I feel that what we are lacking are institutions or leaders who can mobilize the masses for these causes. It's not that people don't care but their anger and desire to do something does not go beyond the dining table conversations. What we lack is a process which could bring everyone together, a focal point where everyone could converge. We need leaders like J.P whose one voice inspired students to so much as quit their studies, their careers and join the struggle for a constructive change. Or may be an inspiring teacher walking through the corridors of Delhi University, someone who possesses the charisma to bring all the students together and start a revolution. I am sure if all the students of Delhi University would come out on the roads of Delhi and demand that we don't want a reservation or that something should be done about the suicides of farmers of Marathwada and Telangana, the government would be forced to take notice. What we need are leaders and visionaries who could channelize and shape the force of public voices and anger. It makes me sad to realize that I live in an age so perfect and conducive for a change but lacks that one Gandhi, or Martin Luther or Rousseau. Instead of an age where, cynicism pervades fungus life, where selflessness has been forgotten, where honesty and idealism are laughed at, and the worst of all, where we don't find any hope of bringing about drastic changes; I wish, I had lived in an age which carried the same fervour and dynamism as the French or the Russian revolution.

Sunday, January 16, 2011

The Joy of Running

Jodha, Maroo, Vikas and Pratul, four of my friends ran the Mumbai Marathon today. Jodha, Madoo and Vikas ran the half marathon (21.0975 Kms) and Pratul, the full marathon (42.195 Kms). It was a joyous and fulfilling experience for all of them. Each had there own tale to tell. I felt that it was almost like the journey of life with ups and down on the way (literally), faltering and recovering, running, slowing and then pacing again. One thing you realize is that we can stretch ourselves; and stretch ourselves beyond imagination (if you don’t believe that… just say… ‘Forty two point one nine five kilometers’ and pause for two seconds… you will realize). All we need is a goal, a little nourishment (which in this case came from oranges, bananas and perk) and encouragement (which came from the viewers). The most fundamental thing is the goal and a will to achieve it. Kudos to the four!!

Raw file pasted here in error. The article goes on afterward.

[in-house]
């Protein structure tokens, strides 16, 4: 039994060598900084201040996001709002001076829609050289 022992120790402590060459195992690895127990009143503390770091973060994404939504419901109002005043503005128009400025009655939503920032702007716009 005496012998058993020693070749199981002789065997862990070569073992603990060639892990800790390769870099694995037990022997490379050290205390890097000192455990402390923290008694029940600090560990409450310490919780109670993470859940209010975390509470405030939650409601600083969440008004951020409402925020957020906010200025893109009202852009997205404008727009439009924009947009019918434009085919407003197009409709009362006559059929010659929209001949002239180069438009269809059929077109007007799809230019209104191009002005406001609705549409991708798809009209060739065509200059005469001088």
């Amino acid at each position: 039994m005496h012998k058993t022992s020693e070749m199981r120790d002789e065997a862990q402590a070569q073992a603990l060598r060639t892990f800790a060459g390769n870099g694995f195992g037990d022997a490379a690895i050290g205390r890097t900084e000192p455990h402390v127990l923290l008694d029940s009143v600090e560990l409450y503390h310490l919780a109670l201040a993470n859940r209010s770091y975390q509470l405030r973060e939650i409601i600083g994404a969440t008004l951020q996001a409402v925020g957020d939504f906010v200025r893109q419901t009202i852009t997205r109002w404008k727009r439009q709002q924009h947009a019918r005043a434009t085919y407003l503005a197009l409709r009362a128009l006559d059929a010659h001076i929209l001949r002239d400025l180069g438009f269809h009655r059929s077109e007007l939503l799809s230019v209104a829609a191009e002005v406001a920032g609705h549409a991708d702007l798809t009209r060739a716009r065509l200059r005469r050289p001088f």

Sunday, January 9, 2011

Economics For Life

“I'd like to share a revelation that I've had during my time here. It came to me when I tried to classify your species and I realized that you're not actually mammals. Every mammal on this planet instinctively develops a natural equilibrium with the surrounding environment but you humans do not. You move to an area and you multiply and multiply until every natural resource is consumed and the only way you can survive is to spread to another area. There is another organism on this planet that follows the same pattern. Do you know what it is? A virus. Human beings are a disease, a cancer of this planet. You're a plague and we are the cure.” - Agent Smith, The Matrix.

It has been nearly two years since the Lehman Brothers collapse, an incident which put an end to all confusions and announced a full blown recession. After an initial bail out which all agreed was the right strategy to prevent a catastrophe, we are now at a juncture where we need to decide our medium and long term strategies. Not surprisingly though, we see economists (including the venerated ones such as Joseph E. Stiglitz (nobel prize winner) and Raghuram Rajan differing in opinion. Some like Paul Krugman and Stiglitz are in favour of a more socialistic approach advocating that the government should keep intervening and keep pushing capital into the market where as the others, the free market economists, feel that the minor signs of improvement are good enough to suggest a recovery and it is the right time for the U.S. government to pull itself out and let market forces do their job. What I was wondering is that in spite of all the tools at hand; in spite of all the genius mathematicians and economists, all the supercomputers and the modelling and analytical techniques; in spite of it being 234 years since the first work of modern economics, The Wealth of Nations, was written by the Scottish economist Adam Smith; we are unsure.

I was talking to friend of mine named Hemant Jodha, who had worked with HSBC for almost a year. He used to work on models to predict the market and forecast the macroscopic economic scenario. He explained to me that any model involves assumptions which seem “reasonably accurate” at certain points of time. It is important to note that the exceptional cases (tail risk) are almost always ignored while making those assumptions. So even after you have done all the regression and made projections, there is an itchy feeling because you know that the predictions are only too subjective. That is the reason why, hardly anyone was able to predict this meltdown till it was knocking at the door and any cautions were conveniently overlooked.